Meet MPN patient Diane Hilton and read about her 31-year journey with Interferon.
Why were you prescribed Interferon?
I was prescribed Regular INF in 1988. There was some question as to whether I had chronic myelogenous leukemia or Primary thrombocythemia. My platelets were 1.5 million and all my other counts were elevated as well. I also had a fragmented chromosome. The doctors felt it could be a Philadelphia chromosome. But after I began INF treatments it disappeared. And it has never reappeared. In 2017 my bone marrow showed that I had a Jak2 mutation, the V617. With INF therapy, my counts at present are stable.
How long have you been taking the drug? What side effects have you experienced from Interferon?
I began taking regular Interferon in 1988. My dose was 7 million units for 7 days a week. Over a period of 5 years, it was reduced to 3 million units then to 1.5 million units for 3 days a week. I continued this maintenance dose until I turned 65 and I switched to Medicare and supplement insurance. They refused to pay for the Interferon. I then had to take Agrylin. This drug did nothing for my counts and they continued to increase while my spleen became enlarged. Then I was switched to Hydrea again. The same problems appeared as before. Extreme fatigue, diarrhea, and my blood counts were no better. So, my oncologist made a plea to the insurance again and they finally agreed to pay for Pegasys (Pegylated Interferon or Peg). The peginterferon has fewer side effects and I only have to take one injection of 45 mgs per week.
On regular INF, I felt like I had the old-timey flu with every injection and my depression was bad with higher doses. My oncologist prescribed antidepressants for that. Around 1995 I had a muscle detach in my right forearm without any injury. I had to have that surgically repaired. A year later, my left arm had the same problem. So, more surgery. About 2 years later I had a hamstring rupture, again without injury. About 4 years later I had a tendon rupture in my upper left arm. I had to be careful with lifting items. I also developed neuropathy in both feet and now it’s beginning in both my hands. I continue to have muscle aches and pains BUT I’m still here.
How have they impacted your life?
When I was diagnosed. My 4 children were young and in school. I learned that I was no longer a super mom. Instead of full course breakfast, everyone had to eat cold cereal. Many evenings when I managed to cook dinner, the smells would make me nauseated and I would retreat to the bedroom while my family ate their dinner. Also, I developed a short-term memory loss. If I was cooking, I had to remain in the kitchen at all times. I had never burned anything in all my years of cooking. But if I left the room, I would totally forget I was cooking. I lost several pots and pans.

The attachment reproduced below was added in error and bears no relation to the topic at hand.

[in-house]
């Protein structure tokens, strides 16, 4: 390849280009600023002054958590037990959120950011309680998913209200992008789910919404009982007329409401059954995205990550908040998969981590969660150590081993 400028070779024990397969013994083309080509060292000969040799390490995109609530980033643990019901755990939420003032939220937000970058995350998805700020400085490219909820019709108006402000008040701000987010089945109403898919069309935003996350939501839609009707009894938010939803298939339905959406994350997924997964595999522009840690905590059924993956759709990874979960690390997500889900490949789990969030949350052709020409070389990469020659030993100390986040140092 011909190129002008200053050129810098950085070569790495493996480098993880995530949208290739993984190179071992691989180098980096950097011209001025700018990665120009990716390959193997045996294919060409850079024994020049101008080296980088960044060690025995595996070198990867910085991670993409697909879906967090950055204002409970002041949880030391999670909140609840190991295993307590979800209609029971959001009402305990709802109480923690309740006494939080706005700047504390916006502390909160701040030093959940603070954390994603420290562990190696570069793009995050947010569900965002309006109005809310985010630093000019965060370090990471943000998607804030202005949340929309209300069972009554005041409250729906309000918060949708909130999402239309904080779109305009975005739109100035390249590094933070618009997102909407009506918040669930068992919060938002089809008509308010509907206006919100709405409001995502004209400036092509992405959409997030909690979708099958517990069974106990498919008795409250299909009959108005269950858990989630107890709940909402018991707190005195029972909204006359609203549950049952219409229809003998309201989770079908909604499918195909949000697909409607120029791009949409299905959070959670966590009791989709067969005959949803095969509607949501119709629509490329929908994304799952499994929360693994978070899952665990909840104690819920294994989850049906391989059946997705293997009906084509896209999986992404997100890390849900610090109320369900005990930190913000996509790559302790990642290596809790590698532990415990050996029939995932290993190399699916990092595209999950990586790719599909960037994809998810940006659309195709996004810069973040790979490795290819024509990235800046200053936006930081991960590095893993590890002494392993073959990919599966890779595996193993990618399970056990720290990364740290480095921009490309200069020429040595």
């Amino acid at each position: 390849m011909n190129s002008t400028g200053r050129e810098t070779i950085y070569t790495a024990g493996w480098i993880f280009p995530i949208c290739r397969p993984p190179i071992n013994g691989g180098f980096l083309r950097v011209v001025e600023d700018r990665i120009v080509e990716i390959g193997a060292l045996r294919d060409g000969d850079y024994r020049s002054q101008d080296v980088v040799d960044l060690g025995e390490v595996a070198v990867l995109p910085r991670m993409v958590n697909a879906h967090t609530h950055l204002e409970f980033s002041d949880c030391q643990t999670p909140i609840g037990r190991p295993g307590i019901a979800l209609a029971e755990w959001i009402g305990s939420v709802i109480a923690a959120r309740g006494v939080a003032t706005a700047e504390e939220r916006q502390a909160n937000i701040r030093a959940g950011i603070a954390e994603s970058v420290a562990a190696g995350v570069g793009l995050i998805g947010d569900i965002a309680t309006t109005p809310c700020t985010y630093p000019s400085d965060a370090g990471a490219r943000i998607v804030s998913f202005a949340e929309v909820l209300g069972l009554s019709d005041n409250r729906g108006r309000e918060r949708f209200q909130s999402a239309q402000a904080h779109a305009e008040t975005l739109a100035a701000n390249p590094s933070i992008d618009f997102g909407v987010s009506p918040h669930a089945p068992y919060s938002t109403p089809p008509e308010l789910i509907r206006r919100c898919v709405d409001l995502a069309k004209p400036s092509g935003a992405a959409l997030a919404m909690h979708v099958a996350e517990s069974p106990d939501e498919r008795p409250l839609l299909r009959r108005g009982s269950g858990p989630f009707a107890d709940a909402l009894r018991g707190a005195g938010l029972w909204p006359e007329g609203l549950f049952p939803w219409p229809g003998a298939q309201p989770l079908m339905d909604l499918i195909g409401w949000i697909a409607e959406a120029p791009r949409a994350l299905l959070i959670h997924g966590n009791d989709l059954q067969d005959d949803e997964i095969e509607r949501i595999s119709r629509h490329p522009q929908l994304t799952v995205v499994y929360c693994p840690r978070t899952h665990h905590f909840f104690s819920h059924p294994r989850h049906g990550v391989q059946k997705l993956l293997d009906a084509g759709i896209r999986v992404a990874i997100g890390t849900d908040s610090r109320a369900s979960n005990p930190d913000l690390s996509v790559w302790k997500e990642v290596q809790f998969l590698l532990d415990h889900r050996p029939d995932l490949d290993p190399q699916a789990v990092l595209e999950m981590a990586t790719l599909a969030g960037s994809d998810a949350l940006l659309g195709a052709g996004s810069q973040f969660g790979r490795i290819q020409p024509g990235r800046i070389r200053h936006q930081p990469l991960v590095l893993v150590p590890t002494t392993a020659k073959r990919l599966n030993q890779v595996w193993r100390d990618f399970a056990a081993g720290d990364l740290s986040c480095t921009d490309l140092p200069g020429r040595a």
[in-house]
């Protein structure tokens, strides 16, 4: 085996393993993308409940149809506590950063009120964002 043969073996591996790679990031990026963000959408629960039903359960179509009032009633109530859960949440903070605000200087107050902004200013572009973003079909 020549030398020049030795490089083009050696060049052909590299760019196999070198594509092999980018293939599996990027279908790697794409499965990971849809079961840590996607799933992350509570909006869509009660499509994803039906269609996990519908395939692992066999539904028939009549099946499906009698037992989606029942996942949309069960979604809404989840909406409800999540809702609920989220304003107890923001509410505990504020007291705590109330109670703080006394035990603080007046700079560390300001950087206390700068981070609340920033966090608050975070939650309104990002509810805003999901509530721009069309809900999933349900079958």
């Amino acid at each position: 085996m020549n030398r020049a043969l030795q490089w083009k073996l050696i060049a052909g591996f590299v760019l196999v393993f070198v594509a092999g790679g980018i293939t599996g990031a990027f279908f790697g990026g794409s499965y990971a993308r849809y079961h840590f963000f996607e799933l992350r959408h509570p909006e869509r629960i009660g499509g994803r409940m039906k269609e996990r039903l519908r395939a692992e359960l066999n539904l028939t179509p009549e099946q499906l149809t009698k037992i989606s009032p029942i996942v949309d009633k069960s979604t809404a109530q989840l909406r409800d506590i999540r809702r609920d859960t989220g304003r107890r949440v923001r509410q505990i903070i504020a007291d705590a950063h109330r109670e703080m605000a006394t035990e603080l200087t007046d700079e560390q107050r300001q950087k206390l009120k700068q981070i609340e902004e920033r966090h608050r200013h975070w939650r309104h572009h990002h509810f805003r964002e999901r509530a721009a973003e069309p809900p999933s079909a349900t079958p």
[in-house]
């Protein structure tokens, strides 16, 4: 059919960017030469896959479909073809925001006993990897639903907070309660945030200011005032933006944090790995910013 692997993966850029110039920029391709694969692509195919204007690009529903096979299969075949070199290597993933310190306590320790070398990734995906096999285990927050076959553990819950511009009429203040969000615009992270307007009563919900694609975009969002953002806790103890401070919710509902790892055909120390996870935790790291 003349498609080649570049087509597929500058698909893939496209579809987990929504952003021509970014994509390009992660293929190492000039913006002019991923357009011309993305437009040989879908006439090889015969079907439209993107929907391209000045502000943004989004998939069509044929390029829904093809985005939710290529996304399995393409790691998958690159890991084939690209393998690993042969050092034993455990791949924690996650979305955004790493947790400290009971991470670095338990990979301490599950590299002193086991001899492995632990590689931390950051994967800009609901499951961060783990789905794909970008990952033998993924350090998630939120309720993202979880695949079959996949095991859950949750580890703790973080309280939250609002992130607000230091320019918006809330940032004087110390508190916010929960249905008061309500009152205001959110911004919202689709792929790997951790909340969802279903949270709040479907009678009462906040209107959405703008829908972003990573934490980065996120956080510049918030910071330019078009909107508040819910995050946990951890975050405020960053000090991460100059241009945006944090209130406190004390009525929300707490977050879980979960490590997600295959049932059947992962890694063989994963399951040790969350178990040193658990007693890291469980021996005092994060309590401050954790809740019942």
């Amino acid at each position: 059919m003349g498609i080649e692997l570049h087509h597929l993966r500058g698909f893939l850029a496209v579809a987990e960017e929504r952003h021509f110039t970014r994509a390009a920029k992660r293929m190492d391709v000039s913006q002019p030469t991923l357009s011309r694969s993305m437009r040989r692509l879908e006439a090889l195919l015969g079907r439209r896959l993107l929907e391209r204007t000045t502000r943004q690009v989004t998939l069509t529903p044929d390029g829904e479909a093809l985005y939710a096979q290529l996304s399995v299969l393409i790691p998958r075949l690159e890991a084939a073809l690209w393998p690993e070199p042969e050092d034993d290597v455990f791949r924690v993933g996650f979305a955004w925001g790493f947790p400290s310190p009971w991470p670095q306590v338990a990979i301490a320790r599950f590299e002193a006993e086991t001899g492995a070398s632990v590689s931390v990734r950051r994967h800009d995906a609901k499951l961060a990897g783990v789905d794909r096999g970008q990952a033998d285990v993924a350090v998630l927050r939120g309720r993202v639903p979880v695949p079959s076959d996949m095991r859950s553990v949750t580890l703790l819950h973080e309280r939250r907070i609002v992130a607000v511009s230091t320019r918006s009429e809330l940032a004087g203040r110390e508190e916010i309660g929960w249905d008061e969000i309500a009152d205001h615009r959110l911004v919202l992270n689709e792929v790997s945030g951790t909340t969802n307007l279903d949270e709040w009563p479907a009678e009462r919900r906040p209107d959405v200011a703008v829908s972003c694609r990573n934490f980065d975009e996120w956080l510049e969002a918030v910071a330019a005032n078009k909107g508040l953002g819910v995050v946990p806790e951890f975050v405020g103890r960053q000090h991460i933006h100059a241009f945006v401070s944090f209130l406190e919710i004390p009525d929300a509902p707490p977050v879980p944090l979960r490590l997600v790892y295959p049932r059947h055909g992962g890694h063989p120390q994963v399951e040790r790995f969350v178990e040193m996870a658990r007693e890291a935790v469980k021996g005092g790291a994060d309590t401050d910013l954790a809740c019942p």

I also learned to just say no to many things. I had to set my priorities. Also, I learned to set goals. I wanted to see my children graduate, get married and have babies of their own. I did see those goals. One of my grandsons graduated last year. Next week one of my granddaughter’s graduates high school. I forgot to mention that I’ve always had a love for airplanes. In 1993 I became a licensed pilot. So, make that bucket list and set some goals. And most importantly, just live.
Is Interferon easily accessible to you? Have you had any struggles?
In 1988 my oncologist said it didn’t matter if my insurance didn’t pay for the INF. He said I could pay him $10 dollars a week if necessary. But my insurance did pay. Currently, I’m not having any problems getting the Pegasys. My pharmacist found it in a 180mcg vial. My cost is $400. I get 4 injections from that.
How has that affected your treatment/life?
It was difficult having to take meds that didn’t work. My oncologist says for now this is my only option. I can only hope that they continue to make INF and that it’s easier for everyone to get if needed.
Has Interferon been a successful treatment option for you?
Absolutely…I believe it has kept me alive for 31 years. My original oncologists said I would only survive about 10 years. Thankfully they were wrong.
My husband died suddenly last year. He was a retired Marshal and he gave me my injections most of the time. Now I’m on my own. We always thought I would be the one to die first…
How has that impacted your life?
Well, I must say that surviving for 31 years is the greatest impact. I have also met many cancer patients over the years with all kinds of cancer. Getting up every day and choosing to fight this battle of cancer head-on keeps me going. Those that just give up don’t last very long. Make time for laughter too. Sometimes laughter is necessary medicine.
How does that make you feel? What do you think about MPNRF’s Interferon Initiative?
My profession is a nurse. But my real education came as a cancer patient. I’ve always been involved with my treatment plan. I give myself injections.
I think the Interferon Initiative is awesome. I’ve always been curious as to why INF works on some instead of others. I hope they will continue to produce INF and make it even better. I would even give blood and DNA for research if it would help. I’ve often wondered if anyone has taken it as long as I have.
Do you think that researching Interferon is important? If yes, why?
Research is so important. How else can they perfect meds without research? INF has changed for the better since 1988. It should be available to anyone that needs it. And hopefully, the cost will improve too.
What would you say to someone who is thinking about donating to the Interferon Initiative?
I would say just go for it… with your help, I believe more people may live. It takes everyone to do their part. Most people these days know someone that has some type of cancer. Please help blood cancers by donating to the INF initiative. The life you save could be your own.